I Just Started Using an ELD – Here Are the Pros and Cons so Far
Chad Boblett is the owner and driver of Boblett Brothers Trucking of Lexington, KY. Chad also founded the Rate Per Mile Masters group on Facebook, a communications hub for more than 13,000 members, including owner-operators, truck drivers, and other transportation and logistics pros.
I am now ready for ELD mandate on Dec. 18. I’ve had an electronic logging device for a while, but I hadn’t plugged it in yet, mostly because I didn’t want to start paying for the service. I decided to “go live” with it in the truck last week for a few reasons.
My biggest worry is what will happen if everyone waits until December to get their ELD. If everyone waits until the last minute, then the majority of carriers will still be adjusting to electronic logbooks. Dec. 18 will just be another day for me — hopefully with higher spot market rates because other truckers are adjusting to the new technology.
I also want to share my experience using the plugged-in ELD since there’s so much fear and animosity towards this change. I understand because those of us who run the spot market are some of the last ones left in this industry to make the change.
The ELD I went with was KeepTruckin, so my experience is based on their product. The product you decide to use will need to be similar in order to be FMCSA-compliant.
Getting started was simple — I just connect the supplied cable to the diagnostic connector under the dash, and then to the ELD. Next, I used Bluetooth to connect my phone to the ELD. Once the ELD gives a green light, you are ready to go. All that takes just a few minutes. Filling out the electronic logbook on your phone is the same as with paper logs.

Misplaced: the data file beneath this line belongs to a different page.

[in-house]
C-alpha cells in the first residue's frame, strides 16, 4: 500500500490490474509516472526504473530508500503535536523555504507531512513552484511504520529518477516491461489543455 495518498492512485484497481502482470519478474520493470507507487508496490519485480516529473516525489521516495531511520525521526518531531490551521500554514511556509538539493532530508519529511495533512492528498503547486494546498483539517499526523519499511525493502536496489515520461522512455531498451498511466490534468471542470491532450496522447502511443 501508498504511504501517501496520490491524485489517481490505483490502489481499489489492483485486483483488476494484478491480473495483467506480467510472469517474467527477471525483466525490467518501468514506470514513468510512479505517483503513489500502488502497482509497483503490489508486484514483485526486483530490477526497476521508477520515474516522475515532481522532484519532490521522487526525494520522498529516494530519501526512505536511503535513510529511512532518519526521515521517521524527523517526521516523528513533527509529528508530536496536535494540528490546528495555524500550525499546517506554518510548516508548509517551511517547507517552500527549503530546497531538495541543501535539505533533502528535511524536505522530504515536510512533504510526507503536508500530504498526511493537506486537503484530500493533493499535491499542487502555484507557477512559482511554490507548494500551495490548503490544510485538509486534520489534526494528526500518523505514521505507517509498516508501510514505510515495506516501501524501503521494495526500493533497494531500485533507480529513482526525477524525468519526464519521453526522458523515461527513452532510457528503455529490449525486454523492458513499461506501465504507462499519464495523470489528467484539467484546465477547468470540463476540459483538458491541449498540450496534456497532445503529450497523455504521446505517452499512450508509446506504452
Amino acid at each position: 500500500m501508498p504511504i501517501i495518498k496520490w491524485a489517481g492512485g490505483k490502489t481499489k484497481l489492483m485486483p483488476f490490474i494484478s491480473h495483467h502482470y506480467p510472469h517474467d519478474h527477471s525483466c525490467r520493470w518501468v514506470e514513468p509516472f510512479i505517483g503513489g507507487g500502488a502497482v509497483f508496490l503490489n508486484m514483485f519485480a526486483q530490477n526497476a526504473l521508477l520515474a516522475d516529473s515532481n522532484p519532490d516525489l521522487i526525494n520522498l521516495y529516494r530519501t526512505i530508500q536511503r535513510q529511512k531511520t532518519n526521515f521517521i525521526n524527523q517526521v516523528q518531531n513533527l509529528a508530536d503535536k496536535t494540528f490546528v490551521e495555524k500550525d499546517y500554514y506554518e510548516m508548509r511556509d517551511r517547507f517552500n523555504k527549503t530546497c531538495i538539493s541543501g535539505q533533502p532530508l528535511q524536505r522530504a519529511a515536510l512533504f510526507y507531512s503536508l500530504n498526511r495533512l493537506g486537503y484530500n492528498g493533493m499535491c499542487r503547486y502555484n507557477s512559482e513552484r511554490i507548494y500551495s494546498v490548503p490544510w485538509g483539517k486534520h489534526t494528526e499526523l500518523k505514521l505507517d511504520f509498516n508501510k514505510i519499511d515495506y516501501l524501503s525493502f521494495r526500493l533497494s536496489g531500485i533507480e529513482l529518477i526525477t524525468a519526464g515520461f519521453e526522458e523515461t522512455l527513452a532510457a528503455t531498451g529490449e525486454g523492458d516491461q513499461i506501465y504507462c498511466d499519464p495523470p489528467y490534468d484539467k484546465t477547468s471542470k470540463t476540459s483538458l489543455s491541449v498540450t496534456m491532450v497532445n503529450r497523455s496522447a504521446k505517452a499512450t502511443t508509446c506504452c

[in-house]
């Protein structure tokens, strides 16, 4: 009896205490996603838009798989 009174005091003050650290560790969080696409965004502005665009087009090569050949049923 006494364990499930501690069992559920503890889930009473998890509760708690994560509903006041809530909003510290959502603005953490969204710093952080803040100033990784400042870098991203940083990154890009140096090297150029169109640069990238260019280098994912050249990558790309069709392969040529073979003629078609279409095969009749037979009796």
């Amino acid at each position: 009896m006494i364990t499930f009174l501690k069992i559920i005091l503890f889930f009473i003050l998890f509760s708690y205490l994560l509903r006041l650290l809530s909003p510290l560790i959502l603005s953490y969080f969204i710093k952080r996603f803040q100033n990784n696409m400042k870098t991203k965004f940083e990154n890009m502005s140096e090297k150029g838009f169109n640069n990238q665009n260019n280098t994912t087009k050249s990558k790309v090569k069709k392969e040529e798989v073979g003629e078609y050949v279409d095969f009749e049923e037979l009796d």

Set it and forget it. Right away, you get the feeling that everything is automated. The ELD always knows your location, and it automatically puts that into the logs where it is needed. When you start driving, you don’t have to worry about your log any more, because it already knows you are moving and will put you on the drive line.
You will probably want to use two logbook rules that you may not have utilized in the past. One is “on duty yard move,” and the other is “personal conveyance.” You can edit all the lines in your logbook except the drive line, but you can use these two rules to save and protect your drive time when it is permitted.
Personal conveyance interpretation: A driver may not operate a laden commercial motor vehicle as a personal conveyance. That means your trailer has to be empty, or you’re bobtailing. The company has to relieve the driver of his duty, so in most cases this would be once the load is delivered or trailer dropped, with signatures on paperwork by the receiver. Reminder: ALL miles must be accounted for and reported on the IFTA report whether loaded, empty, or personal.
As soon as you start driving, the countdown starts. From the very beginning of the day, you are reminded that once you are out of time, that’s it. No flexibility. This is a result of the ELD rule itself, not KeepTruckin’s ELD.
I have made this same trip many times and know that I have the time to make it happen, but what if something happens like a traffic jam? I normally like to take it easy going down the road and try to avoid getting in the hammer lane unless I need to, but getting the job done as fast as I can — driving the speed limit, of course — caused me to lose 3 to 4 tenths of a mile per gallon.
Also, the 30-minute break is now really a 30-minute break. Using the words “close enough” and taking off does not work anymore. Again, this con is with the HOS rules themselves and not the KeepTruckin product.
I think most of us would prefer not to be bothered with this micromanagement from our government, but with only three months to go, procrastinating could create an unnecessary burden. Start now and promote to your customers and the brokers you work with that Dec. 18 will just be another day for you.
Thanks for reading, and I will write more about my experience with the ELD.
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